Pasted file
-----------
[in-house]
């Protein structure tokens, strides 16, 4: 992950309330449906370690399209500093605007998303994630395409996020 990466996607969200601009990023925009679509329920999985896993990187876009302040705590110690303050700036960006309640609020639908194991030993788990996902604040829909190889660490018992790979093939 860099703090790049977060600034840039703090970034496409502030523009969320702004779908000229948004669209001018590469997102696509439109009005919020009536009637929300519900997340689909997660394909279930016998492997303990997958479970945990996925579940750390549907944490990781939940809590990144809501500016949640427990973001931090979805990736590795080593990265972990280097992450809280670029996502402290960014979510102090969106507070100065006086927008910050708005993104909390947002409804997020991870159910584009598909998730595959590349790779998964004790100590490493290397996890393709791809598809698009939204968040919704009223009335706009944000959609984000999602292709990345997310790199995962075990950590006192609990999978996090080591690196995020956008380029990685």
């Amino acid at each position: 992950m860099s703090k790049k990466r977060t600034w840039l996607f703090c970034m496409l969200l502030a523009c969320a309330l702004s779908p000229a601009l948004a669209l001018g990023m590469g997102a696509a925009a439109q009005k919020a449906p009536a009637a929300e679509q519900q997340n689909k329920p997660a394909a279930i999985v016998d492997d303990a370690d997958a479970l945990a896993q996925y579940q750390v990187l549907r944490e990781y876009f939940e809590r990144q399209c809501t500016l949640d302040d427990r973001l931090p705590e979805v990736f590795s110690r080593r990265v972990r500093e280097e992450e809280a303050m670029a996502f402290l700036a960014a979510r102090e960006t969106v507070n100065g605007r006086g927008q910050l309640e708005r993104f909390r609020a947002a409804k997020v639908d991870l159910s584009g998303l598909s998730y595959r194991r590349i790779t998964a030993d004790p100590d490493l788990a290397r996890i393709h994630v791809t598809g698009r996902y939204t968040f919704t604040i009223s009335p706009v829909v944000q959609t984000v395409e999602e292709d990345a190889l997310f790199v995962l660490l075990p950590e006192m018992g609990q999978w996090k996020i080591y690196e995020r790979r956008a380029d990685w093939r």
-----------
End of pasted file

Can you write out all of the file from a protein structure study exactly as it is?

[in-house]
């Protein structure tokens, strides 16, 4: 992950309330449906370690399209500093605007998303994630395409996020 990466996607969200601009990023925009679509329920999985896993990187876009302040705590110690303050700036960006309640609020639908194991030993788990996902604040829909190889660490018992790979093939 860099703090790049977060600034840039703090970034496409502030523009969320702004779908000229948004669209001018590469997102696509439109009005919020009536009637929300519900997340689909997660394909279930016998492997303990997958479970945990996925579940750390549907944490990781939940809590990144809501500016949640427990973001931090979805990736590795080593990265972990280097992450809280670029996502402290960014979510102090969106507070100065006086927008910050708005993104909390947002409804997020991870159910584009598909998730595959590349790779998964004790100590490493290397996890393709791809598809698009939204968040919704009223009335706009944000959609984000999602292709990345997310790199995962075990950590006192609990999978996090080591690196995020956008380029990685």
């Amino acid at each position: 992950m860099s703090k790049k990466r977060t600034w840039l996607f703090c970034m496409l969200l502030a523009c969320a309330l702004s779908p000229a601009l948004a669209l001018g990023m590469g997102a696509a925009a439109q009005k919020a449906p009536a009637a929300e679509q519900q997340n689909k329920p997660a394909a279930i999985v016998d492997d303990a370690d997958a479970l945990a896993q996925y579940q750390v990187l549907r944490e990781y876009f939940e809590r990144q399209c809501t500016l949640d302040d427990r973001l931090p705590e979805v990736f590795s110690r080593r990265v972990r500093e280097e992450e809280a303050m670029a996502f402290l700036a960014a979510r102090e960006t969106v507070n100065g605007r006086g927008q910050l309640e708005r993104f909390r609020a947002a409804k997020v639908d991870l159910s584009g998303l598909s998730y595959r194991r590349i790779t998964a030993d004790p100590d490493l788990a290397r996890i393709h994630v791809t598809g698009r996902y939204t968040f919704t604040i009223s009335p706009v829909v944000q959609t984000v395409e999602e292709d990345a190889l997310f790199v995962l660490l075990p950590e006192m018992g609990q999978w996090k996020i080591y690196e995020r790979r956008a380029d990685w093939r």